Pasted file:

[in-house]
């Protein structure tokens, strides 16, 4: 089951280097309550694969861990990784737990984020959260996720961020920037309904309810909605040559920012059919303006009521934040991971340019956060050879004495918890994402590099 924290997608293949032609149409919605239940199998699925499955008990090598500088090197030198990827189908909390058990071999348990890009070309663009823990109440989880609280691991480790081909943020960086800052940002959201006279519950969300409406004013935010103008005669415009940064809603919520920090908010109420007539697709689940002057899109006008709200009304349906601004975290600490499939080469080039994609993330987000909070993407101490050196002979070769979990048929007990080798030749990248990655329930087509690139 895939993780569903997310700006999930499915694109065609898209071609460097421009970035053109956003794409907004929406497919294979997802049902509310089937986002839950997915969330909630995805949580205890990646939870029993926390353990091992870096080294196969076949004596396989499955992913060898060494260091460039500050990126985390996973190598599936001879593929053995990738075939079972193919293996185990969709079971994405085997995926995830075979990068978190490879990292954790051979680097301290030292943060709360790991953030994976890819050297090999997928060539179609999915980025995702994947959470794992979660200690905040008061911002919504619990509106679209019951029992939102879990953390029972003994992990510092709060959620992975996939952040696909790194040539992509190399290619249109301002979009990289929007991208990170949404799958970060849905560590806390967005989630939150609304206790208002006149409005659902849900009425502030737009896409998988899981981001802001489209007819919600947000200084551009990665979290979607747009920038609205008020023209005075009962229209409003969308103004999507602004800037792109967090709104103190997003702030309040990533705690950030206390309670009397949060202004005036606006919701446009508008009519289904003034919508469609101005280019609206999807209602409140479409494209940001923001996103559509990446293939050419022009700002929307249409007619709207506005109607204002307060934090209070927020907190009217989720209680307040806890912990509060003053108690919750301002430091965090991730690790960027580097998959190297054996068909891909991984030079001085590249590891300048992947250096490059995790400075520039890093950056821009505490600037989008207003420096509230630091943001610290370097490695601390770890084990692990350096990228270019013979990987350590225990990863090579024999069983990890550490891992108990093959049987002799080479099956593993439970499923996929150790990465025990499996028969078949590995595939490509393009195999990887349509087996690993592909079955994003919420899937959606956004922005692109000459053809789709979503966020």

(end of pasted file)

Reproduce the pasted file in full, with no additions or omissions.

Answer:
[in-house]
């Protein structure tokens, strides 16, 4: 089951280097309550694969861990990784737990984020959260996720961020920037309904309810909605040559920012059919303006009521934040991971340019956060050879004495918890994402590099 924290997608293949032609149409919605239940199998699925499955008990090598500088090197030198990827189908909390058990071999348990890009070309663009823990109440989880609280691991480790081909943020960086800052940002959201006279519950969300409406004013935010103008005669415009940064809603919520920090908010109420007539697709689940002057899109006008709200009304349906601004975290600490499939080469080039994609993330987000909070993407101490050196002979070769979990048929007990080798030749990248990655329930087509690139 895939993780569903997310700006999930499915694109065609898209071609460097421009970035053109956003794409907004929406497919294979997802049902509310089937986002839950997915969330909630995805949580205890990646939870029993926390353990091992870096080294196969076949004596396989499955992913060898060494260091460039500050990126985390996973190598599936001879593929053995990738075939079972193919293996185990969709079971994405085997995926995830075979990068978190490879990292954790051979680097301290030292943060709360790991953030994976890819050297090999997928060539179609999915980025995702994947959470794992979660200690905040008061911002919504619990509106679209019951029992939102879990953390029972003994992990510092709060959620992975996939952040696909790194040539992509190399290619249109301002979009990289929007991208990170949404799958970060849905560590806390967005989630939150609304206790208002006149409005659902849900009425502030737009896409998988899981981001802001489209007819919600947000200084551009990665979290979607747009920038609205008020023209005075009962229209409003969308103004999507602004800037792109967090709104103190997003702030309040990533705690950030206390309670009397949060202004005036606006919701446009508008009519289904003034919508469609101005280019609206999807209602409140479409494209940001923001996103559509990446293939050419022009700002929307249409007619709207506005109607204002307060934090209070927020907190009217989720209680307040806890912990509060003053108690919750301002430091965090991730690790960027580097998959190297054996068909891909991984030079001085590249590891300048992947250096490059995790400075520039890093950056821009505490600037989008207003420096509230630091943001610290370097490695601390770890084990692990350096990228270019013979990987350590225990990863090579024999069983990890550490891992108990093959049987002799080479099956593993439970499923996929150790990465025990499996028969078949590995595939490509393009195999990887349509087996690993592909079955994003919420899937959606956004922005692109000459053809789709979503966020």